Israeli-Saudi agreement: US foreign policy can’t be trusted
posted at 2:41 pm on October 24, 2013 by Ed Morrissey
It’s not often that one finds agreement between Israel and Saudi Arabia. In fact, there isn’t anything on which they agree — except for the danger posed by a nuclear-armed Iran. That has them also agreeing on the dangerous direction in American foreign policy under Barack Obama and John Kerry, with both warning of the big mistake in allowing Iran to continue its uranium-enrichment activities:
The Obama administration on Wednesday acknowledged a widening gulf with key Middle Eastern allies over nuclear talks with Iran, as Israeli and Persian Gulf Arab leaders pressed for drastic cuts to Iran’s atomic infrastructure that Tehran has insisted it will never accept.
The differences came into stark relief as Israeli Prime Minister Benjamin Netanyahu appeared to lecture Secretary of State John F. Kerry at a joint news conference, warning against a “bad deal” that would allow Iran to retain any capability to make enriched uranium. …
“Iran must not have a nuclear weapons capability, which means that they shouldn’t have centrifuges for enrichment,” Netanyahu told reporters after a private meeting with Kerry in Rome. “ . . . I think a partial deal that leaves Iran with these capabilities is a bad deal.”
It’s this new direction that is driving the Saudis to find a more reliable partner for regional security, writes David Ignatius. The US had better start worrying about the allies it has left in that region, which have been continuously dismayed with the response to the Arab Spring and now see the US as abandoning their alliance against Iran:
What should worry the Obama administration is that Saudi concern about U.S. policy in the Middle East is shared by the four other traditional U.S. allies in the region: Egypt, Jordan, the United Arab Emirates and Israel. They argue (mostly privately) that Obama has shredded U.S. influence by dumping President Hosni Mubarak in Egypt, backing the Muslim Brotherhood’s Mohamed Morsi, opposing the coup that toppled Morsi, vacillating in its Syria policy, and now embarking on negotiations with Iran — all without consulting close Arab allies.
Saudi King Abdullah privately voiced his frustration with U.S. policy in a lunch in Riyadh Monday with King Abdullah of Jordan and Crown Prince Mohammed bin Zayed of the U.A.E., according to a knowledgeable Arab official. The Saudi monarch “is convinced the U.S. is unreliable,” this official said. “I don’t see a genuine desire to fix it” on either side, he added.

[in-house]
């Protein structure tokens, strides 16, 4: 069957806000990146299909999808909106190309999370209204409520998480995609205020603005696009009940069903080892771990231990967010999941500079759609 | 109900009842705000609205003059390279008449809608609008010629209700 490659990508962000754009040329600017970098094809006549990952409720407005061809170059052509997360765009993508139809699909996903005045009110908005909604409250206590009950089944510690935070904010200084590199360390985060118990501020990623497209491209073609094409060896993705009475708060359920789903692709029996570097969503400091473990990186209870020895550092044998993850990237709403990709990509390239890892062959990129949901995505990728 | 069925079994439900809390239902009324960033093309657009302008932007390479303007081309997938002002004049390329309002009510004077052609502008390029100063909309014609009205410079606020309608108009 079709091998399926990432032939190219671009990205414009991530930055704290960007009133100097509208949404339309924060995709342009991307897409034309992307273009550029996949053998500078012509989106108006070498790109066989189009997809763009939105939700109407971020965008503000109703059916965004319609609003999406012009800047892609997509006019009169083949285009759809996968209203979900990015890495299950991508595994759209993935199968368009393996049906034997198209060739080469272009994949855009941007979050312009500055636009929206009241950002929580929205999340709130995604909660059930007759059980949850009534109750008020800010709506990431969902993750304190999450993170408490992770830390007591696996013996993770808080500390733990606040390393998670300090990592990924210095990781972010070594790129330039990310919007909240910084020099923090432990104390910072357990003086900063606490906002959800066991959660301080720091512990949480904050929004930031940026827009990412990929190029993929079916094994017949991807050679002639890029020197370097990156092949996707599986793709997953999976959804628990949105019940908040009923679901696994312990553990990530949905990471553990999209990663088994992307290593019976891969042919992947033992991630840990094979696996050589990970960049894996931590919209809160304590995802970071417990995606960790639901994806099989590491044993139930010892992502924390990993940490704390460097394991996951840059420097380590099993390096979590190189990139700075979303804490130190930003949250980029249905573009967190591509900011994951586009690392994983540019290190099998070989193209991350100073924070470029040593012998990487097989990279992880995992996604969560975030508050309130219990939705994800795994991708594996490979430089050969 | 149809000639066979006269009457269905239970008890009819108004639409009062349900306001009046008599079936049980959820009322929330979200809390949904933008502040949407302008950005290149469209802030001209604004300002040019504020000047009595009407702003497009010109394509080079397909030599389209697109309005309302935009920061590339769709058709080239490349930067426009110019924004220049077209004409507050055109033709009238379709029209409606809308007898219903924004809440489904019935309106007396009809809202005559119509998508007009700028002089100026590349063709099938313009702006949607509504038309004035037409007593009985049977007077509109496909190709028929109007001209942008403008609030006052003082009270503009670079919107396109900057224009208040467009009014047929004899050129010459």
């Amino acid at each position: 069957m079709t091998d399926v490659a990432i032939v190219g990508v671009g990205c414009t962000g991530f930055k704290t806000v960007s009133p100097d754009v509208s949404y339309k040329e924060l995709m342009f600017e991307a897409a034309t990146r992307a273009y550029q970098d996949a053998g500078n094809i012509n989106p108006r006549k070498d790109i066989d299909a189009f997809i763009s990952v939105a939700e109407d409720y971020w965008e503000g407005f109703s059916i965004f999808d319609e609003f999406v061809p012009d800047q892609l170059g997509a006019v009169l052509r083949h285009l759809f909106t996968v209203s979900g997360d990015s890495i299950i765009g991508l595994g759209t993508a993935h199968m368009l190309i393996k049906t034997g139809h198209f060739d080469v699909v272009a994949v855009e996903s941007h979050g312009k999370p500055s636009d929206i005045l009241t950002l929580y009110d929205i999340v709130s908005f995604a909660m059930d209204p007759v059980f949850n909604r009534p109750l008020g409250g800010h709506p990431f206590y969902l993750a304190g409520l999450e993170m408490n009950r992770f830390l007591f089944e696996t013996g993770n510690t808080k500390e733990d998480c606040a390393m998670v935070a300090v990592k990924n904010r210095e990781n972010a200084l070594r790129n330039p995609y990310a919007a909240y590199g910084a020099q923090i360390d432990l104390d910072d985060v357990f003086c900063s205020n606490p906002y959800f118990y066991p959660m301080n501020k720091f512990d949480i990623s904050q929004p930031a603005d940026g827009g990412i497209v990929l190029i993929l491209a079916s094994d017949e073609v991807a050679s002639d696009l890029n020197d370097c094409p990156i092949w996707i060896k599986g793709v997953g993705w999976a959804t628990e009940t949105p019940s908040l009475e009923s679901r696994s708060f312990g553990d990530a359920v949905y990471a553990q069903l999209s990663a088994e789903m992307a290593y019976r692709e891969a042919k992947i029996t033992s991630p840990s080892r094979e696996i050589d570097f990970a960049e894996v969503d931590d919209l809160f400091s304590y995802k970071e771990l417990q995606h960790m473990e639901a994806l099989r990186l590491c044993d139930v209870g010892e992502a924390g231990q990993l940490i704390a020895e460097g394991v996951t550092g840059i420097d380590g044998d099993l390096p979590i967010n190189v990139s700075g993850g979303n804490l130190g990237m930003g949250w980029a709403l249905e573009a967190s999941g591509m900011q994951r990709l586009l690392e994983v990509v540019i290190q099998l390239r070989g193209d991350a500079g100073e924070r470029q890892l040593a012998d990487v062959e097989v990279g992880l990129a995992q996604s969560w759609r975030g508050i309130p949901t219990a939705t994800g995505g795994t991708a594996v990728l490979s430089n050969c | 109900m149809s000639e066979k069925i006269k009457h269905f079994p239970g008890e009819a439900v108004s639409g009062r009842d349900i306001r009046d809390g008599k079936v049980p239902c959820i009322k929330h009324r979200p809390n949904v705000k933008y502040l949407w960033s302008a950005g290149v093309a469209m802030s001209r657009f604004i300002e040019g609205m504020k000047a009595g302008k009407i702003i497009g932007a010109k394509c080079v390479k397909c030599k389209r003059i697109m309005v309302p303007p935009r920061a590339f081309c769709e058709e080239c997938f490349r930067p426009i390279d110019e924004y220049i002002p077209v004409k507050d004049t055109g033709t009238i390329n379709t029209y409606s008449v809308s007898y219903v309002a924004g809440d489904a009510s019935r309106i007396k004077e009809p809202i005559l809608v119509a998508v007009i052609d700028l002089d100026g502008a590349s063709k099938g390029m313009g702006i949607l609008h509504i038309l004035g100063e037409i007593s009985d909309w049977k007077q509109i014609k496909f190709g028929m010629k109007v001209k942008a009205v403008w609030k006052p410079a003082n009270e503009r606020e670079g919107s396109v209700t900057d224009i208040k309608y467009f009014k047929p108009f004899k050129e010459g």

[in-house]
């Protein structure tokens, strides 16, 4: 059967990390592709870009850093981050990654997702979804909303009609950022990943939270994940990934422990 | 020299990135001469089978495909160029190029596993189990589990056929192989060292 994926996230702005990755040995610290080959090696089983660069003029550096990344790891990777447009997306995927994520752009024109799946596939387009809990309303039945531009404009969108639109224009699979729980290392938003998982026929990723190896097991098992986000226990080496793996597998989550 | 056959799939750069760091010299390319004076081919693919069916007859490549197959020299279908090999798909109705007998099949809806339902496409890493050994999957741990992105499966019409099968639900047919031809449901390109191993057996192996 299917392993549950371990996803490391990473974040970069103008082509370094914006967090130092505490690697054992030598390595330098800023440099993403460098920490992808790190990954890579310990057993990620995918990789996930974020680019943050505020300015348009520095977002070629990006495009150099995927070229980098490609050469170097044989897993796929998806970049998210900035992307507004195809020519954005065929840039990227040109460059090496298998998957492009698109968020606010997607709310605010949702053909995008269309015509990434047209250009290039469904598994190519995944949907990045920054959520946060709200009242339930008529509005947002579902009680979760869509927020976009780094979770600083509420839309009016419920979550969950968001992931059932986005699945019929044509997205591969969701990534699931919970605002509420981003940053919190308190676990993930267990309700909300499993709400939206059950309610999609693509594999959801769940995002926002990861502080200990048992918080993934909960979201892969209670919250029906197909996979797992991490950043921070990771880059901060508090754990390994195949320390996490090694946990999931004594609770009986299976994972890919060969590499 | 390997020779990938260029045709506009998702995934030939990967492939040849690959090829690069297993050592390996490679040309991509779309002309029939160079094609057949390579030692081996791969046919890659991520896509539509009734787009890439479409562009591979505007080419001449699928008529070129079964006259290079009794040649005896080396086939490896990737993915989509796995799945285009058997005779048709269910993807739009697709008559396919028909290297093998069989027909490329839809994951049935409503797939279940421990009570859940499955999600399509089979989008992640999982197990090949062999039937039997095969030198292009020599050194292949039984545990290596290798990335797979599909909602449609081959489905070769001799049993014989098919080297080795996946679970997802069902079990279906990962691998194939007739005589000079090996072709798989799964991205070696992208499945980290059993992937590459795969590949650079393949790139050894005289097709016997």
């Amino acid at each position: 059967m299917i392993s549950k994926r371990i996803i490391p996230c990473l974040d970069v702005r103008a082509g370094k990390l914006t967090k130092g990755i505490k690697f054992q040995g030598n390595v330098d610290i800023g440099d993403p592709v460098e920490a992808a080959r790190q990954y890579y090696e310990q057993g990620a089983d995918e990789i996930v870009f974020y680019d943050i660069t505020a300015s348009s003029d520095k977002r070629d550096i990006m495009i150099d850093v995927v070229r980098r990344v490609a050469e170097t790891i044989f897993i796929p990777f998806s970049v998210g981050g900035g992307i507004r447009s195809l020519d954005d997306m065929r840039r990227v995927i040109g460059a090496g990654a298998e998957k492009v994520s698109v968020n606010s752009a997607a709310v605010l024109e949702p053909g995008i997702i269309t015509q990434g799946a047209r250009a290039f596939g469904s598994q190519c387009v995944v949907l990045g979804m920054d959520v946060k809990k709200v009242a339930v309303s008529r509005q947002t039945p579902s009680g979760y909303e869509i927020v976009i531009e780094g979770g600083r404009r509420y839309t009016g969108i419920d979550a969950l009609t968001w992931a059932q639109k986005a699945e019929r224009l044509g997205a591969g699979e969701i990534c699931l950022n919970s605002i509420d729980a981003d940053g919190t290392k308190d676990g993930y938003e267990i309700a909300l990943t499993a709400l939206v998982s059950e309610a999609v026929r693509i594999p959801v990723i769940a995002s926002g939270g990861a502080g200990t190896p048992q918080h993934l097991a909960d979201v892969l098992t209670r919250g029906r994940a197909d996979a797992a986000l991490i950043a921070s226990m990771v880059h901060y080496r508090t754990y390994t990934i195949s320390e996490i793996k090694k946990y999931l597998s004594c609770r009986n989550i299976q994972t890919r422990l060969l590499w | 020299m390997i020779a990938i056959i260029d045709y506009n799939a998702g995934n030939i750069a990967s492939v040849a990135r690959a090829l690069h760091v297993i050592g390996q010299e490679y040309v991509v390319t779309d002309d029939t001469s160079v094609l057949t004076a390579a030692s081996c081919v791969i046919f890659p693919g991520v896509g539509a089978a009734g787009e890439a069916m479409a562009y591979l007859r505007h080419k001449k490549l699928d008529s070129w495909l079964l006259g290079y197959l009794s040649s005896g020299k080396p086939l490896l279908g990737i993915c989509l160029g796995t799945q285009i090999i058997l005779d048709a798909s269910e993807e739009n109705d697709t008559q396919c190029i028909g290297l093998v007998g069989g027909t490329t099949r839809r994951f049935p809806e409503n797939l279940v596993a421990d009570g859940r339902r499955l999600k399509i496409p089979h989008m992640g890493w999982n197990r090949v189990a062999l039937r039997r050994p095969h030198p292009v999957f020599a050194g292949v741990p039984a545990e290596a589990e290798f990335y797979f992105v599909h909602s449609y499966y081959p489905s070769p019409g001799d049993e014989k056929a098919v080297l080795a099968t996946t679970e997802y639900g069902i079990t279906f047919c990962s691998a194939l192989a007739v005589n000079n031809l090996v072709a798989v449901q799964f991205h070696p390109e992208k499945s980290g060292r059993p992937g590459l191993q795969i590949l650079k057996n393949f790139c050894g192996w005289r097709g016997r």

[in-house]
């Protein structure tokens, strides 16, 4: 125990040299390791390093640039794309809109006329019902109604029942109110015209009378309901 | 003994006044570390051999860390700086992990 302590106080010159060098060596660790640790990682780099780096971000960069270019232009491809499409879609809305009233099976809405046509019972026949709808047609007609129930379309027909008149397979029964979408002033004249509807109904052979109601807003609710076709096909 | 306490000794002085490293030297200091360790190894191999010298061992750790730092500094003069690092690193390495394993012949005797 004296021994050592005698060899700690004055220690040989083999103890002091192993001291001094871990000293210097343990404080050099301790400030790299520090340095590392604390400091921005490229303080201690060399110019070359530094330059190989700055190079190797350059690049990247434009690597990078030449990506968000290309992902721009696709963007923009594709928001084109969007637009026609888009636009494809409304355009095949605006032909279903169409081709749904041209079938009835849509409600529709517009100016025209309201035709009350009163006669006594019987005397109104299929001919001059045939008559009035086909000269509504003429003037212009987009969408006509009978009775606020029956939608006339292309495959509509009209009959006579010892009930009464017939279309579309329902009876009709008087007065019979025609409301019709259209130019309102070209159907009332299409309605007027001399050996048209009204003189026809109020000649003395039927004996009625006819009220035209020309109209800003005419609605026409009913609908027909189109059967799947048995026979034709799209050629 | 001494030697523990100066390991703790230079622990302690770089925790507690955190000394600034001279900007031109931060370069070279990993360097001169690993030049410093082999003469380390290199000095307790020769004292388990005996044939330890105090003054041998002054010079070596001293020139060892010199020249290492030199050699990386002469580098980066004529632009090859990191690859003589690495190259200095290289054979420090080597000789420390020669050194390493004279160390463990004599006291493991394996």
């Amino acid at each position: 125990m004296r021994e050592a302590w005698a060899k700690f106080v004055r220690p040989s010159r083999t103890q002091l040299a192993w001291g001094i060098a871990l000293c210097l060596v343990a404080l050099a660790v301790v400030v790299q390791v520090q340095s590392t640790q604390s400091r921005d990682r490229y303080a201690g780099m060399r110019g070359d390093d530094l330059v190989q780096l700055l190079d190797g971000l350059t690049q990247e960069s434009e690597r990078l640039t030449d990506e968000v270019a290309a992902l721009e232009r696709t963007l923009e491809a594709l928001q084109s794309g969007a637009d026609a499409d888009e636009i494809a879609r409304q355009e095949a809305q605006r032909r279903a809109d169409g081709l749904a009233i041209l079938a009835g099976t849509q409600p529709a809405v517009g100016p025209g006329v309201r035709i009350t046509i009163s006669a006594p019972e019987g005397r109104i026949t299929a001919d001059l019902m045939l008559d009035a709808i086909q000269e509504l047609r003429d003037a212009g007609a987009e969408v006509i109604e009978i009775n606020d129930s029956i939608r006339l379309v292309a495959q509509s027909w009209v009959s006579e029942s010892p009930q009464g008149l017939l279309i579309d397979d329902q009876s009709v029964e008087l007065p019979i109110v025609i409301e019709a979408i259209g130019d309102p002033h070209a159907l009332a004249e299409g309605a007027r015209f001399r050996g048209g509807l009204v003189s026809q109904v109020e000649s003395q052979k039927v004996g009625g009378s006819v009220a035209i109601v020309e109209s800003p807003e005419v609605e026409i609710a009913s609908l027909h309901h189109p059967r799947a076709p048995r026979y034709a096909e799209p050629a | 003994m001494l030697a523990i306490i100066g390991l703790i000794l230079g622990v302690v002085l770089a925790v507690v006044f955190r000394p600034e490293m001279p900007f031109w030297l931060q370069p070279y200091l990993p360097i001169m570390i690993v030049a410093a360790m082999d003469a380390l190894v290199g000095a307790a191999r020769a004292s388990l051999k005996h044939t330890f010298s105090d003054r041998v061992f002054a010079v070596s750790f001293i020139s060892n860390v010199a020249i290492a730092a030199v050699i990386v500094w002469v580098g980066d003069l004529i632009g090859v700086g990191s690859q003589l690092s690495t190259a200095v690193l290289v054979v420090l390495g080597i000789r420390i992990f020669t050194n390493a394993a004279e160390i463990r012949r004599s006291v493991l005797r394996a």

The Saudis’ pique, in turn, has reinforced the White House’s frustration that Riyadh is an ungrateful and sometimes petulant ally. When Secretary of State John Kerry was in the region a few weeks ago, he asked to visit Bandar. The Saudi prince is said to have responded that he was on his way out of the kingdom, but that Kerry could meet him at the airport. This response struck U.S. officials as high-handed.
Saudi Arabia obviously wants attention, but what’s surprising is the White House’s inability to convey the desired reassurances over the past two years. The problem was clear in the fall of 2011, when I was told by Saudi officials in Riyadh that they increasingly regarded the U.S. as unreliable and would look elsewhere for their security. Obama’s reaction to these reports was to be peeved that the Saudis didn’t recognize all that the U.S. was doing to help their security, behind the scenes. The president was right on the facts but wrong on the atmospherics.
Actually, Obama should have been listening to Saudi Arabia and Israel on Egypt, too. The fall of Mubarak and the rise of the Muslim Brotherhood didn’t play to their benefit. More importantly, the speed in which Obama abandoned a decades-long ally — and a critical ally for regional security — had to be a wake-up call to the Saudi royal family, whose rule has hardly been more enlightened than that of Mubarak. Abandoning one’s allies so casually in that region teaches critical lessons about the nature of our friendship, and it’s not surprising to see Saudi Arabia recalculating its interests with that in mind.
Michael Totten sees the same problem:
The White House is so desperate to cut a deal with America’s enemies that the president will go along on even a farcical ride. As a result, the Saudi government is threatening to drastically “scale back” the relationship.
“I’ve worked in this field for a long time,” says Brooking Institution expert Mike Doran in London’s Telegraph, “and I’ve studied the history. I know of no analogous period. I’ve never seen so many disagreements on so many key fronts all at once. And I’ve never seen such a willingness on the part of the Saudis to publicly express their frustration. Iran is the number one issue — the only issue for Saudi policy makers. When you add up the whole Middle Eastern map — Syria, Iraq, Iran — it looks to the Saudis as if the US is throwing Sunni allies under the bus by trying to cut a deal with Iran and its allies.”
Foreign Policy 101 dictates that you reward your friends and punish your enemies. Attempts to get cute and reverse the traditional formula always lead to disaster. Yet Barack Obama thinks if he stiffs his friends, his enemies will become a little less hostile. That’s not how it works, but the Saudis have figured out what Obama is doing and are acting accordingly.
“They [the Americans] are going to be upset—and we can live with that,” said Mustafa Alani, a Saudi foreign policy analyst. “We are learning from our enemies now how to treat the United States.”
Michael has much more to say, so be sure to read it all. The bottom line is that the Obama administration has proven by its actions what its priorities are. Don’t blame the Saudis for acting rationally to that clarity, or the Israelis for publicly rebuking the US for its recent turn in diplomatic policy.
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